The convergence of high heat, lingering drought, rising livestock feed prices and fear of the same for world food prices has put a rapidly diminishing U.S. corn yield in the spotlight. The August 10 USDA corn forecast – an expected 10.8 billion bushels, slashed over 2 billion bushels since the last report -- have only intensified focus on the crop.
(For more, see: Corn yields slashed again )
“Based on conditions as of Aug. 1, yields are expected to average 123.4 bushels per acre, down 22.6 bushels from last month,” writes Elton Robinson, Farm Press editor. “If realized, this will be the lowest average yield since 1995. Area harvested for grain is forecast at 87.4 million acres, down 2 percent from the June forecast but up 4 percent from 2011.”
Looking to cushion the impact of such news, a myriad group of domestic and international interests – including U.N. Food and Agriculture Organization Director General José Graziano da Silva-- have called on the EPA to waive the government-mandated Renewable Fuel Standard (RFS), which places a quota on ethanol production. The RFS requires 13.2 billion gallons of corn-based ethanol be produced in 2012 (requiring some 4.7 billion bushels of corn) and 13.8 billion gallons in 2013 (requiring 4.9 billion bushels of corn).
Reiterating a long-standing grievance that ethanol is a major factor in the increase of feed prices, on August 2 a coalition of ranchers and poultry producers petitioned EPA administrator Lisa Jackson to waive the RFS for the rest of 2012 and at least part of 2013.
On August 7, Jackson also received letters signed by around 180 members of the House and Senate asking for a waiver.
Commodity and farm groups strongly refute the notion that granting a waiver will make a significant difference in the markets.
“The August USDA crop report confirms our concerns that corn production may be several billion bushels less than previously anticipated, due to a summer heat wave which kept temperature well above normal and offered only sporadic rain,” said Garry Niemeyer, National Corn Growers Association President.
Urging a “level perspective” Niemeyer said that “while speculators aiming for personal gain and emotionally charged decisions may drive corn prices beyond justifiable levels in the short term, these factors will subside. As it always has, the market will correct and continue to effectively allocate the corn supply for our various customers.”
Recent analysis, said Niemeyer, “suggests that the current need for octane in gasoline is driving ethanol demand, rather than the RFS. Corn going for ethanol use, about one quarter of total corn supply, is subject to the same market forces that all customers of corn are currently facing.”
On Friday, Niemeyer’s views were largely echoed by Agriculture Secretary Tom Vilsack. Speaking at the American Coalition for Ethanol , Vilsack reiterated the Obama administration’s fondness for biofuels. “This is an industry that is worth supporting. Which is why the president is supporting the Renewable Fuel Standard, and it’s why I’m supporting the Renewable Fuel Standard. … The market responds, the market reacts, the market pays attention, and we’re already seeing that.”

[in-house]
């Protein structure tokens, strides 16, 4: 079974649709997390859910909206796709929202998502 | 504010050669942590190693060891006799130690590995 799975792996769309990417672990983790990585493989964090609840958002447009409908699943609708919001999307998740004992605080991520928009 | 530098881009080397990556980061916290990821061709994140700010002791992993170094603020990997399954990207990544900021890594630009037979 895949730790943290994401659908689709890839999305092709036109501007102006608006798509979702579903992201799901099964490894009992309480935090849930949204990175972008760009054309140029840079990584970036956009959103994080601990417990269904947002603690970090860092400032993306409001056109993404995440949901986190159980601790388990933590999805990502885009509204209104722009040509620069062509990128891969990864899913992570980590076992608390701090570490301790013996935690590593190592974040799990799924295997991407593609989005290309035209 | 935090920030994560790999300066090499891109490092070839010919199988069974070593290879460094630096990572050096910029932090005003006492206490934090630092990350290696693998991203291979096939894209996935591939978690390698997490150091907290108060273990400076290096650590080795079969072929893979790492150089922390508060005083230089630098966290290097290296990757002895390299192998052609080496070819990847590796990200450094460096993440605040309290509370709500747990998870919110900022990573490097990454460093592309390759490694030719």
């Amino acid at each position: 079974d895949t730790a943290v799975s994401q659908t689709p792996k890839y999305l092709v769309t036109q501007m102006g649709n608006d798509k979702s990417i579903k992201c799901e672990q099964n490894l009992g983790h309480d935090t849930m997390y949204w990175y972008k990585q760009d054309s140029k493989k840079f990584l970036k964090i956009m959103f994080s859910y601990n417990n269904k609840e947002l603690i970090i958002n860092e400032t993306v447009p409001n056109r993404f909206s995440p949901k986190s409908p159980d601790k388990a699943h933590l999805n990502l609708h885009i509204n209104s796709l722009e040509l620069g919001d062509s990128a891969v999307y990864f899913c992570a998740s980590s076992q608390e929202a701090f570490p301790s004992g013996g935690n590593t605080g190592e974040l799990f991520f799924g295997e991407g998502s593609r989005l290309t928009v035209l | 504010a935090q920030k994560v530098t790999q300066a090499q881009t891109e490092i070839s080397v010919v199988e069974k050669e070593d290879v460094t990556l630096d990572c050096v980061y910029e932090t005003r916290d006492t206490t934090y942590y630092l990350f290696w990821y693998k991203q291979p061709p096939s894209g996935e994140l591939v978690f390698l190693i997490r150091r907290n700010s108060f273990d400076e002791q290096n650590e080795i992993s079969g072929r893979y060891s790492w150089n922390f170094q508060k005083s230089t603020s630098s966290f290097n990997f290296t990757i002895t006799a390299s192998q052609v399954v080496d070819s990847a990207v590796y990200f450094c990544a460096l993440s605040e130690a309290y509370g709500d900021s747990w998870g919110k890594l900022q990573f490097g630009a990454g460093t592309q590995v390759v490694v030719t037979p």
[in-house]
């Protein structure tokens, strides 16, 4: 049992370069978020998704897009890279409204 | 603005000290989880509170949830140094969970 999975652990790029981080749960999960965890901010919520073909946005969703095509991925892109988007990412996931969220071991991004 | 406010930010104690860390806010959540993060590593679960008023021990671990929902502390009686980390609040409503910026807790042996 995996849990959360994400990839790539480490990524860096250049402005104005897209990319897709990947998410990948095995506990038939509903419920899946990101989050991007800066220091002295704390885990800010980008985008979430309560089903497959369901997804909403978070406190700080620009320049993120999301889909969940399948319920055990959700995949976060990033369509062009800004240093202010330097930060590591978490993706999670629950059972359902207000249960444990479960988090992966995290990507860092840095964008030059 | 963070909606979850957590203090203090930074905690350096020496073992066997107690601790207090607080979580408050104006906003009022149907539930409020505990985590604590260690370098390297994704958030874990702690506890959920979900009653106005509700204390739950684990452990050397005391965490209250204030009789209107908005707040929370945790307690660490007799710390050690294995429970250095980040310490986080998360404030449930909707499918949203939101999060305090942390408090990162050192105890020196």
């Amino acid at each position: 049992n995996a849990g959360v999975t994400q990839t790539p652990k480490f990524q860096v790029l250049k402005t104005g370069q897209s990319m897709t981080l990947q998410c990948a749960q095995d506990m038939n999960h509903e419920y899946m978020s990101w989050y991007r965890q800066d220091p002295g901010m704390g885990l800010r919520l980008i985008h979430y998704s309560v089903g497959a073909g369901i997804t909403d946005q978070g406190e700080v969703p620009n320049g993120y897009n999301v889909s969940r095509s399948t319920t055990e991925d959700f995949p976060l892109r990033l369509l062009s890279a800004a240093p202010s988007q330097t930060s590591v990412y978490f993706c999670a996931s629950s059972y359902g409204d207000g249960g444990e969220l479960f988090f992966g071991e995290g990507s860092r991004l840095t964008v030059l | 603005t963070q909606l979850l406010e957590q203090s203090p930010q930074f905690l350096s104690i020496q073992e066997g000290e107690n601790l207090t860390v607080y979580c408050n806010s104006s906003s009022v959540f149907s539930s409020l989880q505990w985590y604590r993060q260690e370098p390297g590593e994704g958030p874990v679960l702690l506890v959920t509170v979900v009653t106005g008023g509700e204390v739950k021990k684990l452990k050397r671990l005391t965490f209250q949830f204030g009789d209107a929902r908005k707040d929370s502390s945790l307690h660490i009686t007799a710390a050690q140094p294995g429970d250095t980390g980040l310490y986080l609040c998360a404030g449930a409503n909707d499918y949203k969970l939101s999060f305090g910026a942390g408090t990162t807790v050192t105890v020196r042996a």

While animal feed prices led the charge against the RFS, the potential impact of a short U.S. corn crop on world food prices has joined the battle.
“We’ve been critical of similar policies in Europe and other countries because of the disastrous competition between food and fuel that it helps exacerbate,” Gawain Kripke, director of policy and research for Oxfam America, told Farm Press on August 7. “It’s no prejudice against corn farmers to say that this intervention by the government is problematic.
“In general, we think (the RFS) needs revision and review. It’s clearly an exacerbating factor in food prices and food price volatility.”
Ethanol advocates quickly responded to such claims.
“The flexibility of the RFS and the market are the most effective way of reducing demand for corn during these difficult times,” said the Global Renewable Fuels Alliance in a statement. “Already we have seen U.S. ethanol production curtailed by 14 percent this year while refiners are sitting on 2.6 billion RFS credits that can be used to meet their compliance obligations. This market flexibility combined with large ethanol stocks makes the waiver of the U.S. RFS unnecessary.
“Globally, total grain output is expected to drop by 2.9 percent this year, but this global production is still expected to be the second largest in history with grain ending stocks 4 percent above the 10-year average. It is also worth noting that the U.S. ethanol industry will use only 2.9 percent (net) of the world grain supply. In short, any calls for the indiscriminant waiver of the U.S. RFS this year is unjustified.”
As crushing drought, heat and input costs continue to hurt the livestock industry, such claims ring hollow for many ranchers.
“We find it concerning that these mandates are allowed to continue today in the worst drought I have seen in my lifetime,” said J.D. Alexander, a Nebraska cattleman and president of the National Cattlemen’s Beef Association. “Seventy percent of cattle country is under drought conditions -- this is not isolated to a certain part of the country.”
“One has to wonder how bad the drought has to get before EPA uses its authority to grant a RFS waiver,” said Alexander. “This isn’t rocket science. Let the market work.”